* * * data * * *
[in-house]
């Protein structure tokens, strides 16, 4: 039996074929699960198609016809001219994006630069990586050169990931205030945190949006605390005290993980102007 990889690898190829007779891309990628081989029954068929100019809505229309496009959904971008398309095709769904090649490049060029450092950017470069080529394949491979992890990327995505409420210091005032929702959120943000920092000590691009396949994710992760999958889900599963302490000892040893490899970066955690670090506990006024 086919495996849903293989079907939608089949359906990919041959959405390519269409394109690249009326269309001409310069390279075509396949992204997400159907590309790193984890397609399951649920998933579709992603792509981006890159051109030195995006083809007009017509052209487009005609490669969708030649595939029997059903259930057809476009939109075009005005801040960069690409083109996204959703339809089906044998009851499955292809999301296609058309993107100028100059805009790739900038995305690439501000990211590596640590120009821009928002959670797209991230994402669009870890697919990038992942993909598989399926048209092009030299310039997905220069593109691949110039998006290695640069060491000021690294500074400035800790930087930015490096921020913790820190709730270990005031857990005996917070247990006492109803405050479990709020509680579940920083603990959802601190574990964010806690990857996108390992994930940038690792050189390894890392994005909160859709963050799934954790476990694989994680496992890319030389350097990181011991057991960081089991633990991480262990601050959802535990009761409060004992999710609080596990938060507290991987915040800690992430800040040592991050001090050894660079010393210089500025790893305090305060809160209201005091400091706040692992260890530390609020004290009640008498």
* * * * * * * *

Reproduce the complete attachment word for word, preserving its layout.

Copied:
[in-house]
């Protein structure tokens, strides 16, 4: 039996074929699960198609016809001219994006630069990586050169990931205030945190949006605390005290993980102007 990889690898190829007779891309990628081989029954068929100019809505229309496009959904971008398309095709769904090649490049060029450092950017470069080529394949491979992890990327995505409420210091005032929702959120943000920092000590691009396949994710992760999958889900599963302490000892040893490899970066955690670090506990006024 086919495996849903293989079907939608089949359906990919041959959405390519269409394109690249009326269309001409310069390279075509396949992204997400159907590309790193984890397609399951649920998933579709992603792509981006890159051109030195995006083809007009017509052209487009005609490669969708030649595939029997059903259930057809476009939109075009005005801040960069690409083109996204959703339809089906044998009851499955292809999301296609058309993107100028100059805009790739900038995305690439501000990211590596640590120009821009928002959670797209991230994402669009870890697919990038992942993909598989399926048209092009030299310039997905220069593109691949110039998006290695640069060491000021690294500074400035800790930087930015490096921020913790820190709730270990005031857990005996917070247990006492109803405050479990709020509680579940920083603990959802601190574990964010806690990857996108390992994930940038690792050189390894890392994005909160859709963050799934954790476990694989994680496992890319030389350097990181011991057991960081089991633990991480262990601050959802535990009761409060004992999710609080596990938060507290991987915040800690992430800040040592991050001090050894660079010393210089500025790893305090305060809160209201005091400091706040692992260890530390609020004290009640008498």